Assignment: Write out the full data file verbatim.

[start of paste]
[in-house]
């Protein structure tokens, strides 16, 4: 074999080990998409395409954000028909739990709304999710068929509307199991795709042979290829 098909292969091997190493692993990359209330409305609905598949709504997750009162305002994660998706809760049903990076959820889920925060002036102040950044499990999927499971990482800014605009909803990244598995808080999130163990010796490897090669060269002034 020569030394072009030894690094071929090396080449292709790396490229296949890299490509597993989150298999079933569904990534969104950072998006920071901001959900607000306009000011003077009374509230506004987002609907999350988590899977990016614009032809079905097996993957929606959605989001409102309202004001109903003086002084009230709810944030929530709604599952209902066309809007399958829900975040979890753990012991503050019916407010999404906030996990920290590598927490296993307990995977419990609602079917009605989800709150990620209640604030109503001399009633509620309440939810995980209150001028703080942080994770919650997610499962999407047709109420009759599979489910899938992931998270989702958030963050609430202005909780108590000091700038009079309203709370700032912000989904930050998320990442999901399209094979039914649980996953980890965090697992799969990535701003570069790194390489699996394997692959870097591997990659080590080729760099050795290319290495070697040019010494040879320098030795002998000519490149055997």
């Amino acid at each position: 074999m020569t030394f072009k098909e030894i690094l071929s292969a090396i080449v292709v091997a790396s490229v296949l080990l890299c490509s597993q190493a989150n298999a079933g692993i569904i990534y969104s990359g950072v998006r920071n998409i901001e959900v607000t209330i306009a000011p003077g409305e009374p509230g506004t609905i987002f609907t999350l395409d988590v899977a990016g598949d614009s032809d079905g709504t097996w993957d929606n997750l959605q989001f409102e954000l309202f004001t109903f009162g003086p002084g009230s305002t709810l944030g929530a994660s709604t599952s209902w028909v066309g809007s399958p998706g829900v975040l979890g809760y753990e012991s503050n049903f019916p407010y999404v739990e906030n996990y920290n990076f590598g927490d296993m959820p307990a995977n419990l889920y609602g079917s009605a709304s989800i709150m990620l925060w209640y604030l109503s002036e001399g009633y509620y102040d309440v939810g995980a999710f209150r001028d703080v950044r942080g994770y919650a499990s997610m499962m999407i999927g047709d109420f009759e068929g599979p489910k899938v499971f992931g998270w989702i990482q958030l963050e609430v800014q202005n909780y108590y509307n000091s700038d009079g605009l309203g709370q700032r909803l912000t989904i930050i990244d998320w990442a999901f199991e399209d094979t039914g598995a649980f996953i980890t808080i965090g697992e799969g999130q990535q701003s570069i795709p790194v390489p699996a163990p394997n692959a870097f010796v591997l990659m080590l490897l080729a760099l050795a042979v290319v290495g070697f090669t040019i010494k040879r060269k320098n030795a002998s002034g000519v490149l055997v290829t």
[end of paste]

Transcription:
[in-house]
């Protein structure tokens, strides 16, 4: 074999080990998409395409954000028909739990709304999710068929509307199991795709042979290829 098909292969091997190493692993990359209330409305609905598949709504997750009162305002994660998706809760049903990076959820889920925060002036102040950044499990999927499971990482800014605009909803990244598995808080999130163990010796490897090669060269002034 020569030394072009030894690094071929090396080449292709790396490229296949890299490509597993989150298999079933569904990534969104950072998006920071901001959900607000306009000011003077009374509230506004987002609907999350988590899977990016614009032809079905097996993957929606959605989001409102309202004001109903003086002084009230709810944030929530709604599952209902066309809007399958829900975040979890753990012991503050019916407010999404906030996990920290590598927490296993307990995977419990609602079917009605989800709150990620209640604030109503001399009633509620309440939810995980209150001028703080942080994770919650997610499962999407047709109420009759599979489910899938992931998270989702958030963050609430202005909780108590000091700038009079309203709370700032912000989904930050998320990442999901399209094979039914649980996953980890965090697992799969990535701003570069790194390489699996394997692959870097591997990659080590080729760099050795290319290495070697040019010494040879320098030795002998000519490149055997």
């Amino acid at each position: 074999m020569t030394f072009k098909e030894i690094l071929s292969a090396i080449v292709v091997a790396s490229v296949l080990l890299c490509s597993q190493a989150n298999a079933g692993i569904i990534y969104s990359g950072v998006r920071n998409i901001e959900v607000t209330i306009a000011p003077g409305e009374p509230g506004t609905i987002f609907t999350l395409d988590v899977a990016g598949d614009s032809d079905g709504t097996w993957d929606n997750l959605q989001f409102e954000l309202f004001t109903f009162g003086p002084g009230s305002t709810l944030g929530a994660s709604t599952s209902w028909v066309g809007s399958p998706g829900v975040l979890g809760y753990e012991s503050n049903f019916p407010y999404v739990e906030n996990y920290n990076f590598g927490d296993m959820p307990a995977n419990l889920y609602g079917s009605a709304s989800i709150m990620l925060w209640y604030l109503s002036e001399g009633y509620y102040d309440v939810g995980a999710f209150r001028d703080v950044r942080g994770y919650a499990s997610m499962m999407i999927g047709d109420f009759e068929g599979p489910k899938v499971f992931g998270w989702i990482q958030l963050e609430v800014q202005n909780y108590y509307n000091s700038d009079g605009l309203g709370q700032r909803l912000t989904i930050i990244d998320w990442a999901f199991e399209d094979t039914g598995a649980f996953i980890t808080i965090g697992e799969g999130q990535q701003s570069i795709p790194v390489p699996a163990p394997n692959a870097f010796v591997l990659m080590l490897l080729a760099l050795a042979v290319v290495g070697f090669t040019i010494k040879r060269k320098n030795a002998s002034g000519v490149l055997v290829t």